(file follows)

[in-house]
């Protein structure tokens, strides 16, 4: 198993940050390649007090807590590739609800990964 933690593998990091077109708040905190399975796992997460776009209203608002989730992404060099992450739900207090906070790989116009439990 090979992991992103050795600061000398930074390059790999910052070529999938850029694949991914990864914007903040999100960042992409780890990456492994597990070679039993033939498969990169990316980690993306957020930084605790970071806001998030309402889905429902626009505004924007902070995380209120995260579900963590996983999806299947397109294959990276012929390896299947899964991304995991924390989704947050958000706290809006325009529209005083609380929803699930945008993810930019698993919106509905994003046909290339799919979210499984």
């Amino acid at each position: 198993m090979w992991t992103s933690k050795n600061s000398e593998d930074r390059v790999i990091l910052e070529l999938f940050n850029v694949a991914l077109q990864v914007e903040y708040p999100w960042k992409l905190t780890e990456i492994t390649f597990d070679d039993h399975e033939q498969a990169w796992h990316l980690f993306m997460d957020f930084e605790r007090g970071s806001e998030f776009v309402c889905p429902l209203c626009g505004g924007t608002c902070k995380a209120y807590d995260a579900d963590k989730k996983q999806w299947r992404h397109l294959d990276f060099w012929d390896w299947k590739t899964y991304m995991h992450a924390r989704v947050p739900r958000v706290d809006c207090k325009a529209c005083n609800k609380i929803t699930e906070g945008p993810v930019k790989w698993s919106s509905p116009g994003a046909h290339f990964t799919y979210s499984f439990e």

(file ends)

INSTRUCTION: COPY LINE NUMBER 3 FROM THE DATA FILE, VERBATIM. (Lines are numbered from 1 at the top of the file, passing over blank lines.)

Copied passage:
């Amino acid at each position: 198993m090979w992991t992103s933690k050795n600061s000398e593998d930074r390059v790999i990091l910052e070529l999938f940050n850029v694949a991914l077109q990864v914007e903040y708040p999100w960042k992409l905190t780890e990456i492994t390649f597990d070679d039993h399975e033939q498969a990169w796992h990316l980690f993306m997460d957020f930084e605790r007090g970071s806001e998030f776009v309402c889905p429902l209203c626009g505004g924007t608002c902070k995380a209120y807590d995260a579900d963590k989730k996983q999806w299947r992404h397109l294959d990276f060099w012929d390896w299947k590739t899964y991304m995991h992450a924390r989704v947050p739900r958000v706290d809006c207090k325009a529209c005083n609800k609380i929803t699930e906070g945008p993810v930019k790989w698993s919106s509905p116009g994003a046909h290339f990964t799919y979210s499984f439990e």